If you’re having issues with getting some AJAX to work in Chrome or the newer Safari versions, then I hope this post will hope you.

This issue arose when one of our designers was testing some of the new AJAX I had written in Chrome. It worked fine in Firefox and IE, but Chrome was choking on the XML that was coming back. Treating it as though it were equal to null and alerting the appropriate response that is written in to our AJAX JavaScript. A bit more testing revealed that Safari was also having the issue. Once we figured that out, it became evident that searching for issues with WebKit would help.

Both browsers use the WebKit application framework. Because of this, they both enforce (choke) on XHTML that is given to them which does not follow the standards of XHTML. One of these standards, is that virtually all HTML entities are not valid. Here are the three that are:


All other html entities need to be converted to their XML-safe (ASCII) form. So:

˜ = ñ

This can mess up AJAX that works in Internet Explorer and Firefox because they don’t mind dealing with XHTML coming back from an AJAX response with HTML entities. If you’re passing complicated strings with any entities in it through your AJAX requests, don’t expect them to work with any of the browsers using the current WebKit framework.

It took me a while to figure out what was causing the issue that our testers were experiencing, but once we did some searching, we found that others have talked about having this, or a similar problem, too.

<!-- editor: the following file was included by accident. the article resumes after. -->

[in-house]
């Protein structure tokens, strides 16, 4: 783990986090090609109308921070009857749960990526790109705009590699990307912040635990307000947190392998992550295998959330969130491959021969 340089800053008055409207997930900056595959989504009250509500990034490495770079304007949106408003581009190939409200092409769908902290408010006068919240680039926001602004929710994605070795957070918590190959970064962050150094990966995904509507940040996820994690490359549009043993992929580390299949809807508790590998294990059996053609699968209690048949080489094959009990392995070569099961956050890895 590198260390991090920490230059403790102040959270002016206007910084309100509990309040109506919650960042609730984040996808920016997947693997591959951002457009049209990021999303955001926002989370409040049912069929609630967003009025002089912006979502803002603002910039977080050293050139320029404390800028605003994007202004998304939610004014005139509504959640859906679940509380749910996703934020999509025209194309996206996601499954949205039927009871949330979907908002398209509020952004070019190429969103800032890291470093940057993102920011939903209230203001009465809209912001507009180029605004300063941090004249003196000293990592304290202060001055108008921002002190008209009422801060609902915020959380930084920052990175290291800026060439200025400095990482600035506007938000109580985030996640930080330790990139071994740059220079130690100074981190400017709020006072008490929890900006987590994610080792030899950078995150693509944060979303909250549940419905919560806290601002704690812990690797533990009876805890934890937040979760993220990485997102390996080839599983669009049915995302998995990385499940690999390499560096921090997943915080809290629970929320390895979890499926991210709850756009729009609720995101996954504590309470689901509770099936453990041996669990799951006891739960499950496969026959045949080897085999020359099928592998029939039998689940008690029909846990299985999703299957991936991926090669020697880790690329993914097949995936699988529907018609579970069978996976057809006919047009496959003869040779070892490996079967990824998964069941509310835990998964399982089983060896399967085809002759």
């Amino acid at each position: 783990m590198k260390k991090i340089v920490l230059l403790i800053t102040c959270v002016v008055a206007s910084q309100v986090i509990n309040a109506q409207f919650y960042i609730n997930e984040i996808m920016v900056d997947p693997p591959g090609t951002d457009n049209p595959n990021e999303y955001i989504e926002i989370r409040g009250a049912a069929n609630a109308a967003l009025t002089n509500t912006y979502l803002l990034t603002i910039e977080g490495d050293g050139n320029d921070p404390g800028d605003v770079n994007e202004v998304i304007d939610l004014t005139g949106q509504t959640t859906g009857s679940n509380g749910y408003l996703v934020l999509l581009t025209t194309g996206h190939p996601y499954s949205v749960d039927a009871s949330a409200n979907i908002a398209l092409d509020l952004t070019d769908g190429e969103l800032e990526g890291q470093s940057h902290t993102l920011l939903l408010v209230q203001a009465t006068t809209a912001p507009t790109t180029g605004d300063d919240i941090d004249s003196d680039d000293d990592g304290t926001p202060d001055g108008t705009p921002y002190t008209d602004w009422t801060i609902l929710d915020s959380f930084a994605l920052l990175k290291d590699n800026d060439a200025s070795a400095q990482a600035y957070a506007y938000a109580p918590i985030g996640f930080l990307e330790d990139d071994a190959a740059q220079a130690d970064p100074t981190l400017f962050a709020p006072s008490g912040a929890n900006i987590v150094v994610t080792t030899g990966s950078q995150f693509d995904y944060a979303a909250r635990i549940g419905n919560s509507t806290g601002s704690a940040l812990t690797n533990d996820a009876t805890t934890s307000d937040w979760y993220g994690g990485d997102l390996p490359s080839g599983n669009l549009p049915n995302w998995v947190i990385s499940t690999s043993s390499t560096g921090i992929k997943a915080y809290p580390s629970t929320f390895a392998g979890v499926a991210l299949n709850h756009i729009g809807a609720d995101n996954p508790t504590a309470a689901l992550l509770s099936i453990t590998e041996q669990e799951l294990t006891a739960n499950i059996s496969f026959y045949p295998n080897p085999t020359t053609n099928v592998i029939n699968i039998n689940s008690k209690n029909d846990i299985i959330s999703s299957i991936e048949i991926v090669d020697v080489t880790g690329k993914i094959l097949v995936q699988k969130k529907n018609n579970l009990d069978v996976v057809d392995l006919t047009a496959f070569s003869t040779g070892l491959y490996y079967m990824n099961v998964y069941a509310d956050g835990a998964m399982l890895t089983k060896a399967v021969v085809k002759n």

We had experienced an issue with foreign characters creating improper RSS feeds for the same reason: html entities showing up when they shouldn’t be. I researched and wrote a function then that would convert all the HTML entities to their numeric format that would be safe. I applied this function to the AJAX responses coming back and presto, it worked.

So, I thought I would share this function with everyone in case someone else was having a similar problem:

function clean_string_for_valid_xml($string) {
    $entities_array = array();
    foreach (get_html_translation_table(HTML_ENTITIES, ENT_QUOTES) as $character => $entity) {
        $entities_array[$entity] = '&#' . ord($character) . ';';
    return str_replace(array_keys($entities_array), $entities_array, $string);

Basically, we’re using the get_html_translation_table function to grab all of the entities. Then, we’re using the ord function to get the ASCII value for those entities. Then, we’re returning our string with the entities properly replaced.

Hopefully this works for you, or at least leads you to an answer that works for you.

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